Saturday, November 04, 2017



Cicero, On Divination 1.58.132 (tr. W.A. Falconer):
I will assert, however, in conclusion, that I do not recognize fortune-tellers, or those who prophesy for money, or necromancers, or mediums, whom your friend Appius makes it a practice to consult. In fine, I say, I do not care a fig for Marsian augurs, village mountebanks, astrologers who haunt the circus grounds, or Isis-seers, or dream interpreters: —for they are not diviners either by knowledge or skill,—
But superstitious bards, soothsaying quacks,
Averse to work, or mad, or ruled by want,
Directing others how to go, and yet
What road to take they do not know themselves;
From those to whom they promise wealth they beg
A coin. From what they promised let them take
Their coin as toll and pass the balance on.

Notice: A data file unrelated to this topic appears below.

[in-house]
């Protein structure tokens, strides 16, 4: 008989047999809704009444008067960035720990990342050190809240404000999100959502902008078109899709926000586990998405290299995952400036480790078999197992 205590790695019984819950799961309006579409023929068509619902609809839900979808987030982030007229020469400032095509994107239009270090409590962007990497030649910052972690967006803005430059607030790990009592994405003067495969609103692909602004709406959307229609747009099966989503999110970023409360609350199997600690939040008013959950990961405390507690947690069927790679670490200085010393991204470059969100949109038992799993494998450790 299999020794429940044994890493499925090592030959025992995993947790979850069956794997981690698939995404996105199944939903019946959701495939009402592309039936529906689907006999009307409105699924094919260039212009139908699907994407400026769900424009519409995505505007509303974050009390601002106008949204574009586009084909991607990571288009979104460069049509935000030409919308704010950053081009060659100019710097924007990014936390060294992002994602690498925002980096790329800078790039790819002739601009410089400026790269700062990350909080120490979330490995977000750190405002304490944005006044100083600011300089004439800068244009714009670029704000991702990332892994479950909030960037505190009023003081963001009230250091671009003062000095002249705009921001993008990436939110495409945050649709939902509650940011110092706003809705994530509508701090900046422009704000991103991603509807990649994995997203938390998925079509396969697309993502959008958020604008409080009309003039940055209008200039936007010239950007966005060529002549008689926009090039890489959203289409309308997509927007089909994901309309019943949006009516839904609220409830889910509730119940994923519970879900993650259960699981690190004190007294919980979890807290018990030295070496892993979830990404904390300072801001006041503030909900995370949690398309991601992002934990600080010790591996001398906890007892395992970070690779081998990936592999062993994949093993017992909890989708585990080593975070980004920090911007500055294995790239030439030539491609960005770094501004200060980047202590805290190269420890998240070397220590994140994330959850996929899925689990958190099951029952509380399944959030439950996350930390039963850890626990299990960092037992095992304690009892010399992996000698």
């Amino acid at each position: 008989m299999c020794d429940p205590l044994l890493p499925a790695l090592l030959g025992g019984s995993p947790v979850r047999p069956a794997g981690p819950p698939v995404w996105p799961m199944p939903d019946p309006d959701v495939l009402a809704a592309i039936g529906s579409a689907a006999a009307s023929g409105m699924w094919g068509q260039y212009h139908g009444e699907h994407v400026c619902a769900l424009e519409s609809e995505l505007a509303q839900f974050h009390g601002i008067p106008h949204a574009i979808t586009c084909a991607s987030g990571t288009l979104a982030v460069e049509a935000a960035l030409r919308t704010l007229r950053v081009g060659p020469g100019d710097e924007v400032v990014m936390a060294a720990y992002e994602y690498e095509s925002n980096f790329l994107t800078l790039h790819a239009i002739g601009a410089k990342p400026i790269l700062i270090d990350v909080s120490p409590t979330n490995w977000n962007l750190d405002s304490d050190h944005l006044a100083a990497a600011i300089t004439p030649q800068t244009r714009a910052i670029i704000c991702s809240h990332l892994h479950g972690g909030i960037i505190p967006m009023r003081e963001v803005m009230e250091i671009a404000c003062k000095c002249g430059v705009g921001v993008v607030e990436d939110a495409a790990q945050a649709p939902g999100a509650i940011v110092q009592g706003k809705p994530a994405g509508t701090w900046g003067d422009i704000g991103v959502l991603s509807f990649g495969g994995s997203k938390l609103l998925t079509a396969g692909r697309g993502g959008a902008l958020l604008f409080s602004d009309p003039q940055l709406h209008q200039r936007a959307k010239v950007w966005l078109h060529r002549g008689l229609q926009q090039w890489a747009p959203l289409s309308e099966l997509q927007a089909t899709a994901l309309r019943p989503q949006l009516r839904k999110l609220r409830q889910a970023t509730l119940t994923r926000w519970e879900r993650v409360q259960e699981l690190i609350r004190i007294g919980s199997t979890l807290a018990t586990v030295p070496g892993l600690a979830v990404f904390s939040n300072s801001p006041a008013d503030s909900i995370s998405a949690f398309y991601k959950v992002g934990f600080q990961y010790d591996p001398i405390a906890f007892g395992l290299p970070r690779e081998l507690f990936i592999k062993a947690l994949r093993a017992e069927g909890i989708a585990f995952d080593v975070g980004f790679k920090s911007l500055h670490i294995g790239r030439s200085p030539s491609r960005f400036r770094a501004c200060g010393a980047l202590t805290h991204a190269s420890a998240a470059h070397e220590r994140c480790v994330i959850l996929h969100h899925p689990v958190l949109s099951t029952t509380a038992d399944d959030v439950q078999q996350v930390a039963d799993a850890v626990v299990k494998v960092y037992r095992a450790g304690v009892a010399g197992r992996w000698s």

Such are the words of Ennius...

nunc illa testabor, non me sortilegos neque eos qui quaestus causa hariolentur, ne psychomantia quidem, quibus Appius, amicus tuus, uti solebat, agnoscere; non habeo denique nauci Marsum augurem, non vicanos haruspices, non de circo astrologos, non Isiacos coniectores, non interpretes somnium; non enim sunt ii aut scientia aut arte divini,
sed superstitiosi vates inpudentesque harioli
aut inertes aut insani aut quibus egestas imperat,
qui sibi semitam non sapiunt alteri monstrant viam;
quibus divitias pollicentur ab iis drachumam ipsi petunt.
de his divitiis sibi deducant drachumam, reddant cetera.
atque haec quidem Ennius...
It would be an easy matter to enumerate their modern equivalents. "I do not recognize pundits, gurus, television preachers," etc. I especially like the line "qui sibi semitam non sapiunt alteri monstrant viam."

A.S. Pease in his commentary on De Divinatione takes five pages of double columns in fine print to explicate this passage.

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